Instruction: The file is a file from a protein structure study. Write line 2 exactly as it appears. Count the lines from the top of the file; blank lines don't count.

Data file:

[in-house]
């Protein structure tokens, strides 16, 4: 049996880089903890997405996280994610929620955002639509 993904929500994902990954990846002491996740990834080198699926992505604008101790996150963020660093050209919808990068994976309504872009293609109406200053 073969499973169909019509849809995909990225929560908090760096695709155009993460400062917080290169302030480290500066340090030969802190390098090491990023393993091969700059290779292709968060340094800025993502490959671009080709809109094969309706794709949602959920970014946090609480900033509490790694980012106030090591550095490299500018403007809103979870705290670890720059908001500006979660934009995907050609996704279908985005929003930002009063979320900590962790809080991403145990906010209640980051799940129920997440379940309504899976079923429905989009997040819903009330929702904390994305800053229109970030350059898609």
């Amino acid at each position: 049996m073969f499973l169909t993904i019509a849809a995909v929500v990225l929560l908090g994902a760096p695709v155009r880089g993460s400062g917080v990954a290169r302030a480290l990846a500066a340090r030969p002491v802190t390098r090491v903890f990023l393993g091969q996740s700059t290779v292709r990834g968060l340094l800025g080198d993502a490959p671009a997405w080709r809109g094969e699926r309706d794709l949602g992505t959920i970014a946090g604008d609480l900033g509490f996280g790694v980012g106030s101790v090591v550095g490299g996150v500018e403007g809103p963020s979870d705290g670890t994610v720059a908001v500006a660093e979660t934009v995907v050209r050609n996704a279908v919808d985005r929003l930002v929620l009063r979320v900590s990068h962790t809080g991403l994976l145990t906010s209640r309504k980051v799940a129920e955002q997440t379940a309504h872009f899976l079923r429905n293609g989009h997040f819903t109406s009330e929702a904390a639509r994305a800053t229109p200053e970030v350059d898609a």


């Protein structure tokens, strides 16, 4: 049996880089903890997405996280994610929620955002639509 993904929500994902990954990846002491996740990834080198699926992505604008101790996150963020660093050209919808990068994976309504872009293609109406200053 073969499973169909019509849809995909990225929560908090760096695709155009993460400062917080290169302030480290500066340090030969802190390098090491990023393993091969700059290779292709968060340094800025993502490959671009080709809109094969309706794709949602959920970014946090609480900033509490790694980012106030090591550095490299500018403007809103979870705290670890720059908001500006979660934009995907050609996704279908985005929003930002009063979320900590962790809080991403145990906010209640980051799940129920997440379940309504899976079923429905989009997040819903009330929702904390994305800053229109970030350059898609």